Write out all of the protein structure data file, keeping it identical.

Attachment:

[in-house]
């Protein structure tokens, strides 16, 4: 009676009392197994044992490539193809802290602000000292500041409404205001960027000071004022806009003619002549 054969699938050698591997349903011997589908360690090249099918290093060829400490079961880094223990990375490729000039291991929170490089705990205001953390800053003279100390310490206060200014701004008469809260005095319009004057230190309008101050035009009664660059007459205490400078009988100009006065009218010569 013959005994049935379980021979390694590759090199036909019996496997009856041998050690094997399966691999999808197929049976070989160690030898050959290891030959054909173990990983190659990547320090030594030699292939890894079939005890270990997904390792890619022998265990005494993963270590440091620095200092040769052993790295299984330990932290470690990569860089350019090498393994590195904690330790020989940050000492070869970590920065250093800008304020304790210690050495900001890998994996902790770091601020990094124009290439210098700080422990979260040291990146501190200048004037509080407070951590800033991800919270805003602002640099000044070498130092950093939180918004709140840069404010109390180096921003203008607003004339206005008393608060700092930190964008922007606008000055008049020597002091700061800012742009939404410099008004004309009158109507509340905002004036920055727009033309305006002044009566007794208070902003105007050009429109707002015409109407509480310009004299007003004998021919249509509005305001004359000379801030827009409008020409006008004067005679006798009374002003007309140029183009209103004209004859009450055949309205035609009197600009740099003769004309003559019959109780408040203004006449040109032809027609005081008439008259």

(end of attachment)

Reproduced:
[in-house]
């Protein structure tokens, strides 16, 4: 009676009392197994044992490539193809802290602000000292500041409404205001960027000071004022806009003619002549 054969699938050698591997349903011997589908360690090249099918290093060829400490079961880094223990990375490729000039291991929170490089705990205001953390800053003279100390310490206060200014701004008469809260005095319009004057230190309008101050035009009664660059007459205490400078009988100009006065009218010569 013959005994049935379980021979390694590759090199036909019996496997009856041998050690094997399966691999999808197929049976070989160690030898050959290891030959054909173990990983190659990547320090030594030699292939890894079939005890270990997904390792890619022998265990005494993963270590440091620095200092040769052993790295299984330990932290470690990569860089350019090498393994590195904690330790020989940050000492070869970590920065250093800008304020304790210690050495900001890998994996902790770091601020990094124009290439210098700080422990979260040291990146501190200048004037509080407070951590800033991800919270805003602002640099000044070498130092950093939180918004709140840069404010109390180096921003203008607003004339206005008393608060700092930190964008922007606008000055008049020597002091700061800012742009939404410099008004004309009158109507509340905002004036920055727009033309305006002044009566007794208070902003105007050009429109707002015409109407509480310009004299007003004998021919249509509005305001004359000379801030827009409008020409006008004067005679006798009374002003007309140029183009209103004209004859009450055949309205035609009197600009740099003769004309003559019959109780408040203004006449040109032809027609005081008439008259």